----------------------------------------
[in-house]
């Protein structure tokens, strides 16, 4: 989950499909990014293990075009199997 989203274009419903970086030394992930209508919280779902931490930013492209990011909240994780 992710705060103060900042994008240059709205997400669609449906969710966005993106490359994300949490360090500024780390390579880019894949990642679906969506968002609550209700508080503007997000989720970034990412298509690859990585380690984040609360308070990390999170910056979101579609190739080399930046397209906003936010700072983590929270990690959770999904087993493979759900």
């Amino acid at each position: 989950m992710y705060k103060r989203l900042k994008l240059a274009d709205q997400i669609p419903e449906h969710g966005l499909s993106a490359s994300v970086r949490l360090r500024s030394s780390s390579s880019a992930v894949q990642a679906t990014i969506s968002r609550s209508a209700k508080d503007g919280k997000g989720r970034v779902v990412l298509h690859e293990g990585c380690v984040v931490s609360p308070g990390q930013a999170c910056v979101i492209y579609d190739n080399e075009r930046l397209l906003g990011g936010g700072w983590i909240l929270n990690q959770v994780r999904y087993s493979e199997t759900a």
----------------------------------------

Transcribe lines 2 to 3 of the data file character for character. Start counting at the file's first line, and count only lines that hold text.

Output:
């Protein structure tokens, strides 16, 4: 989950499909990014293990075009199997 989203274009419903970086030394992930209508919280779902931490930013492209990011909240994780 992710705060103060900042994008240059709205997400669609449906969710966005993106490359994300949490360090500024780390390579880019894949990642679906969506968002609550209700508080503007997000989720970034990412298509690859990585380690984040609360308070990390999170910056979101579609190739080399930046397209906003936010700072983590929270990690959770999904087993493979759900």
């Amino acid at each position: 989950m992710y705060k103060r989203l900042k994008l240059a274009d709205q997400i669609p419903e449906h969710g966005l499909s993106a490359s994300v970086r949490l360090r500024s030394s780390s390579s880019a992930v894949q990642a679906t990014i969506s968002r609550s209508a209700k508080d503007g919280k997000g989720r970034v779902v990412l298509h690859e293990g990585c380690v984040v931490s609360p308070g990390q930013a999170c910056v979101i492209y579609d190739n080399e075009r930046l397209l906003g990011g936010g700072w983590i909240l929270n990690q959770v994780r999904y087993s493979e199997t759900a």